>I thought you were big on Christians being able to make logical and
>correct interpretations of empirical data. You provided the description
>(from Corliss) of the Pittsburg Coal, I provided a rational explanation
>of how it might have been formed, and asked you to admit to the validity
>of the "Floating Mat Model", or provide a better explanation.
While it would explain some coal it won't explain it all, which is what your
floating mat view must explain.
>you have discussed grass, vitrain, peat moss floating down a creek, log
>jams in Spirit Lake, mountains sticking up out of the flood waters, no
>coal in the ocean basins, and Bernoulli. These are all wonderful things
>to talk about, but they have nothing to do with the data derived from
>observations of the Pittsburg Coal and how to interpret the data.
I have discussed those items at your request because it was you who said
that vitrain could only come from wood bark. If I were to show that this
might not be the case, I had to discuss those items. I also had to discuss
those issues to be able to show that the Pittsburg coal could be formed by
other means. If you want to so limit my responses so that I can't explain an
alternative mechanism, then you there is not much point in any discussion.
Coal is a complex object and to explain it, one must examine geochemistry
(which you yourself were the first to bring up in this discussion)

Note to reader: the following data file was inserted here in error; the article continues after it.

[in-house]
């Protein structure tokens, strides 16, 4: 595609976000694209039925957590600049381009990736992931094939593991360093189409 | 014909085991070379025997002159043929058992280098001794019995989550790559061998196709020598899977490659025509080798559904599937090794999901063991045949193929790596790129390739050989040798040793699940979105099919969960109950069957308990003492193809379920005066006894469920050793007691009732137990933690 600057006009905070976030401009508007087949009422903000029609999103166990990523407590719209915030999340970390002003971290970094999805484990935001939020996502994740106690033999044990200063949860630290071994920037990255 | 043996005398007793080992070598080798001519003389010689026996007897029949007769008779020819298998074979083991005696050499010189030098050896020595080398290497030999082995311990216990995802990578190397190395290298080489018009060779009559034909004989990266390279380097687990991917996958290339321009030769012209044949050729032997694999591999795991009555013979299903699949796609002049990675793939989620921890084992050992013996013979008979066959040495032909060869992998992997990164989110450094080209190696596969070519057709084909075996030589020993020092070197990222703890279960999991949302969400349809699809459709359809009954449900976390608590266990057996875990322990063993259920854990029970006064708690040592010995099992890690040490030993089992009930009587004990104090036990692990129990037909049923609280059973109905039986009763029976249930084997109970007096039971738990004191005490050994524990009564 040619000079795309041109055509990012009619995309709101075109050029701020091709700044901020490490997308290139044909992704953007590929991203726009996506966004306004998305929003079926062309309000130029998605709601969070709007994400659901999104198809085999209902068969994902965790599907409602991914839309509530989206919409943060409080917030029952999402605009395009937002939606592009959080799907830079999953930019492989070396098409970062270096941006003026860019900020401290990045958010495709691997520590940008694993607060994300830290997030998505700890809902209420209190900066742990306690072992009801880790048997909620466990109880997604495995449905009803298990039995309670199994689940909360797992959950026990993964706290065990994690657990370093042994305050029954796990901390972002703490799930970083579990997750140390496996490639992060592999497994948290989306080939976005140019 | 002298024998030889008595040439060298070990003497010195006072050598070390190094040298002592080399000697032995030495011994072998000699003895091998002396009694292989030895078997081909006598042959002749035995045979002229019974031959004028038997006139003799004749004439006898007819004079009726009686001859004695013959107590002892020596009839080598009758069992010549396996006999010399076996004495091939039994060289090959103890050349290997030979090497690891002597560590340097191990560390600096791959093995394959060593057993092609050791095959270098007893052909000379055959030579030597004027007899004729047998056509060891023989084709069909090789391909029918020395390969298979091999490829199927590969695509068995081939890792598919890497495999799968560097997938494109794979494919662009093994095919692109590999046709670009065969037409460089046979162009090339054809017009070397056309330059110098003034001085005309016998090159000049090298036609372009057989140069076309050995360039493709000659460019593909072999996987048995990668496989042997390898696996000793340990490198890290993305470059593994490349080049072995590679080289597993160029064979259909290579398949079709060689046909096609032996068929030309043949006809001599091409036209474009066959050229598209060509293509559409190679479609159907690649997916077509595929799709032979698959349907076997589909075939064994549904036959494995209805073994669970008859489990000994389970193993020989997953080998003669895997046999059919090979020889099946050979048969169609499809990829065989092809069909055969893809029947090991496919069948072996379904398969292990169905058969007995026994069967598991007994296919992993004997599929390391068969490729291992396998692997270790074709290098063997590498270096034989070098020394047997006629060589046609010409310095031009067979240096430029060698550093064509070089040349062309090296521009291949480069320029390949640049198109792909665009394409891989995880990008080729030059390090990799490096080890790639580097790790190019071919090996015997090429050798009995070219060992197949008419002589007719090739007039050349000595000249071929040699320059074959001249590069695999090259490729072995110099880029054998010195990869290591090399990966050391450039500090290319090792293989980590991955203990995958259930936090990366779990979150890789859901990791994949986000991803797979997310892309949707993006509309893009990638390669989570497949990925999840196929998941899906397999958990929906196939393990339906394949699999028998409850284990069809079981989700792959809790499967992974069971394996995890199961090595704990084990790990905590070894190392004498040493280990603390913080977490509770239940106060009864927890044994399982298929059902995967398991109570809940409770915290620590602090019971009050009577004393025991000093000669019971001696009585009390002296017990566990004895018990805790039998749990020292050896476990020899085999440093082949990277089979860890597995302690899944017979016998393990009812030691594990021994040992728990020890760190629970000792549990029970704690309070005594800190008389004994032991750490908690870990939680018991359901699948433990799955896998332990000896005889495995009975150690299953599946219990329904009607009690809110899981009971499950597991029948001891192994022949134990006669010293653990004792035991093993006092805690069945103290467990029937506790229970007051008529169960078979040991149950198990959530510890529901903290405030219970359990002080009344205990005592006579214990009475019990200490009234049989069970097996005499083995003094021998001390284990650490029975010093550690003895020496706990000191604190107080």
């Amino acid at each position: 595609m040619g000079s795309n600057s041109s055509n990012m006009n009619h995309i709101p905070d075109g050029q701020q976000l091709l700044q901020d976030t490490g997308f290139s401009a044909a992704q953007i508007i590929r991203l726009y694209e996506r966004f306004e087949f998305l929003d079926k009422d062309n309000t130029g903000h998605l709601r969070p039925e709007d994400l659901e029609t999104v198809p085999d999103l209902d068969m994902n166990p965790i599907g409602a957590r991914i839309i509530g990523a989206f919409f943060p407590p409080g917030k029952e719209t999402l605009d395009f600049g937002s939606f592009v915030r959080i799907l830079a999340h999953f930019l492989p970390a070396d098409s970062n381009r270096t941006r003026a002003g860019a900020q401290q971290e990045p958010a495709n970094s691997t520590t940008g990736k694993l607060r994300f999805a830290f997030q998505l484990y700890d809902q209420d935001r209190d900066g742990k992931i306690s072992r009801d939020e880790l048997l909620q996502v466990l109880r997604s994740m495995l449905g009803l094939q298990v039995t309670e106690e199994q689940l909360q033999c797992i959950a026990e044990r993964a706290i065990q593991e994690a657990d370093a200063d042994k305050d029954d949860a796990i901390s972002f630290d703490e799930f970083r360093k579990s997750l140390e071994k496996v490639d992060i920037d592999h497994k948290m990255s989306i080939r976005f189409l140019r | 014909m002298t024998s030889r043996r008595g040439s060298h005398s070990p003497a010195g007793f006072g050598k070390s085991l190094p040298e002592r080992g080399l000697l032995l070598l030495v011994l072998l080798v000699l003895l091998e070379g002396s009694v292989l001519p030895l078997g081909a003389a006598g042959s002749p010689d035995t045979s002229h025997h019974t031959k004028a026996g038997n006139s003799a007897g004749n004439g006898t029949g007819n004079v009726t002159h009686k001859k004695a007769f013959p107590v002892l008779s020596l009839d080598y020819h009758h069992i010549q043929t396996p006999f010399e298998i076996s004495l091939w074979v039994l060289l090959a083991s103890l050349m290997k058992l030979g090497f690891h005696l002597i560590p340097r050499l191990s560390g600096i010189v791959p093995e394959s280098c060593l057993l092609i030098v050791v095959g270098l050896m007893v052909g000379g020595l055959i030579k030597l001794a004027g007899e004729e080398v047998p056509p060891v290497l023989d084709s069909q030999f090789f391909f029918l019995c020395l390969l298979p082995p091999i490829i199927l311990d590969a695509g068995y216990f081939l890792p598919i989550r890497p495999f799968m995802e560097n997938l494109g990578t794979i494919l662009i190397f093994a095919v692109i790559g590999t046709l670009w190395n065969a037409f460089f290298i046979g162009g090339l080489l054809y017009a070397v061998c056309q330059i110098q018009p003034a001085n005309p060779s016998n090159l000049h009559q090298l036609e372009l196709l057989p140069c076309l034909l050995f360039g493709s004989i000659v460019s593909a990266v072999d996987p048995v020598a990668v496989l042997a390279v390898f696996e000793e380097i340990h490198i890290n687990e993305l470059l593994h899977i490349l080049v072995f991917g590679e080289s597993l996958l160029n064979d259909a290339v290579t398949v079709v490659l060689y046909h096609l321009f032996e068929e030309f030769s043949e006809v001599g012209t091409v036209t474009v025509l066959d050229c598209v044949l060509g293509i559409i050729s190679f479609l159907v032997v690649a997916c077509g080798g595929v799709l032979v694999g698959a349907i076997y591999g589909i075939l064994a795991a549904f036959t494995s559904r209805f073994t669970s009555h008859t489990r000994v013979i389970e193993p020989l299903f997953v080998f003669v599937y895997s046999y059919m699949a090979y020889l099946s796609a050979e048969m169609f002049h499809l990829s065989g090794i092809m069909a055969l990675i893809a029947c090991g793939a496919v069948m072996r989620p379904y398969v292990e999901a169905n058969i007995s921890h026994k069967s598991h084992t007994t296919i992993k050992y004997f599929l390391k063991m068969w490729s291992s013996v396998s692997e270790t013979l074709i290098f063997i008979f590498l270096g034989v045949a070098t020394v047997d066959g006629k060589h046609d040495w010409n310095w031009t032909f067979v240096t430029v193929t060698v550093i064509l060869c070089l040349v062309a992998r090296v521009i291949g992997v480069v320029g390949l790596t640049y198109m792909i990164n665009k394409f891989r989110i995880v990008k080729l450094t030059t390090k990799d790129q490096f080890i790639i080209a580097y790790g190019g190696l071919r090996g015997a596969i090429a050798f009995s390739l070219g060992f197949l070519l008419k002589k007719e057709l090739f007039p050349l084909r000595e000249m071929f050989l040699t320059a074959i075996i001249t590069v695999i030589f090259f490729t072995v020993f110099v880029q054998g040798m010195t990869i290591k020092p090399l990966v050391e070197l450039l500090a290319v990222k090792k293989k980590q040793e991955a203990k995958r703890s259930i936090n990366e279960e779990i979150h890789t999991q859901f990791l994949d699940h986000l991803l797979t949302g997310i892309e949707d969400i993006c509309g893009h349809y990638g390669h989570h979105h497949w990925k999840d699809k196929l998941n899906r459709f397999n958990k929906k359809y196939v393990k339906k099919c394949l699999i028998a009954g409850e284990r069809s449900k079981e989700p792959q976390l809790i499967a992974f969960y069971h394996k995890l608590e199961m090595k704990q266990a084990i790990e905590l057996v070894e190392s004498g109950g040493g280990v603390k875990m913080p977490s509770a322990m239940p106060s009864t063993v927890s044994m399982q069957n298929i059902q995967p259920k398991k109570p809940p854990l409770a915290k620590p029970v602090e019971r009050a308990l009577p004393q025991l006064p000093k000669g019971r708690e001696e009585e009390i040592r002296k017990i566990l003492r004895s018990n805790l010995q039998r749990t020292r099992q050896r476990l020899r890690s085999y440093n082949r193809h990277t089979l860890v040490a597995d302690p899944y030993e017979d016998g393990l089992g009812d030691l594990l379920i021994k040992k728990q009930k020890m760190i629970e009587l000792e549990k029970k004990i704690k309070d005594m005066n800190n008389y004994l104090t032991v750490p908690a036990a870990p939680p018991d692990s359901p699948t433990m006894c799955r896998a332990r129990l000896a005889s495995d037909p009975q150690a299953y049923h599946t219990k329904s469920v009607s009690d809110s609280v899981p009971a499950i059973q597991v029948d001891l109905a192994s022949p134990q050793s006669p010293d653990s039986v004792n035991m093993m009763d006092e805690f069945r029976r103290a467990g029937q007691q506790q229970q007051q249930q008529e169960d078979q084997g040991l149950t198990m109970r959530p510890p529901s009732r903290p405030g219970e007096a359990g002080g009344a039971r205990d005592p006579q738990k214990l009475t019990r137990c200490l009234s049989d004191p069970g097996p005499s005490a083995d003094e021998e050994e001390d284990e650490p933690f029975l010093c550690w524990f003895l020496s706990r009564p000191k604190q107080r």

As to the Pittsburg Coal I have already admitted that I can't really explain
the lack of tree trunks other than possibly as being due to the fact that
there were no trees going into the formatio of that coal. And if vitrine is
available from other sources as grass, then the Pittsburg coal seam might
have gotten its vitrine and carbon from those plants.
>seem to be so committed to a local flood that you refuse to admit the
>obvious - the subaqueous origin of the Pittsburg Coal. It's just one
>little 15,000 square-mile deposit, Glenn. Quit running from the
>question and give us an answer: Based upon the direct empirical data
>you provided (and not your imaginary scenarios of why the global flood
>is impossible) is the Pittsburg Coal a subaqueous or an in-situ swamp
>deposit - or something else?
Fine, Bill, even if the Pittsburg Coal was from a subaqueous environment and
a floating mat, does that really prove the global flood? No. It is
consistent with the flood but provides no proof of a global flood. There
are lots of subaqueous environments today including all of Lake Michigan and
the entire ocean basin. BTW there are gelatinous organic goo s at the
bottom of cold Canadian lakes.
Since you can't really keep the coal mats anchored during the flood, one
would expect that coal would be everywhere including the deep sea basin
where there is none. Why can't you admit that the lack of coal in the ocean
basins disproves the floating mat/global flood hypothesis of coal formation?
Adam, Apes, and Anthropology: Finding the Soul of Fossil Man
Foundation, Fall and Flood